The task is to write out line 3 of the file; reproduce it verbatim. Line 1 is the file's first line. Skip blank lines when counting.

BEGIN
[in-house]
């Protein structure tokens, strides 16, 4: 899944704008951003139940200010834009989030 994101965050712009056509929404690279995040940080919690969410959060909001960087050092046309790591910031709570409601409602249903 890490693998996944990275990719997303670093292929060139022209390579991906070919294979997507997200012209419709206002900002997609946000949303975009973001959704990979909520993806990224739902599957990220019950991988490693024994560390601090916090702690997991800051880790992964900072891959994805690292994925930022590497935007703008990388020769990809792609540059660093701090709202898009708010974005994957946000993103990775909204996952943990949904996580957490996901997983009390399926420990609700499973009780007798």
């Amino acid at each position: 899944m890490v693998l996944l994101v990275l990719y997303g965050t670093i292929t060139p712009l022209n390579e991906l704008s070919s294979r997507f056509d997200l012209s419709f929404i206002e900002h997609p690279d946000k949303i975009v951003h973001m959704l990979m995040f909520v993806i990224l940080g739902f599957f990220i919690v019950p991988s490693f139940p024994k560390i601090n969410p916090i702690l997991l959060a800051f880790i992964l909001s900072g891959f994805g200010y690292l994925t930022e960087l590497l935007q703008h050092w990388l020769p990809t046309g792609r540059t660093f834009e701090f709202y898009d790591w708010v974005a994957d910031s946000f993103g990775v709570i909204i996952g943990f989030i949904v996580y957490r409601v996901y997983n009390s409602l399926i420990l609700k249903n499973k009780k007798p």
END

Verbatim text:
């Amino acid at each position: 899944m890490v693998l996944l994101v990275l990719y997303g965050t670093i292929t060139p712009l022209n390579e991906l704008s070919s294979r997507f056509d997200l012209s419709f929404i206002e900002h997609p690279d946000k949303i975009v951003h973001m959704l990979m995040f909520v993806i990224l940080g739902f599957f990220i919690v019950p991988s490693f139940p024994k560390i601090n969410p916090i702690l997991l959060a800051f880790i992964l909001s900072g891959f994805g200010y690292l994925t930022e960087l590497l935007q703008h050092w990388l020769p990809t046309g792609r540059t660093f834009e701090f709202y898009d790591w708010v974005a994957d910031s946000f993103g990775v709570i909204i996952g943990f989030i949904v996580y957490r409601v996901y997983n009390s409602l399926i420990l609700k249903n499973k009780k007798p």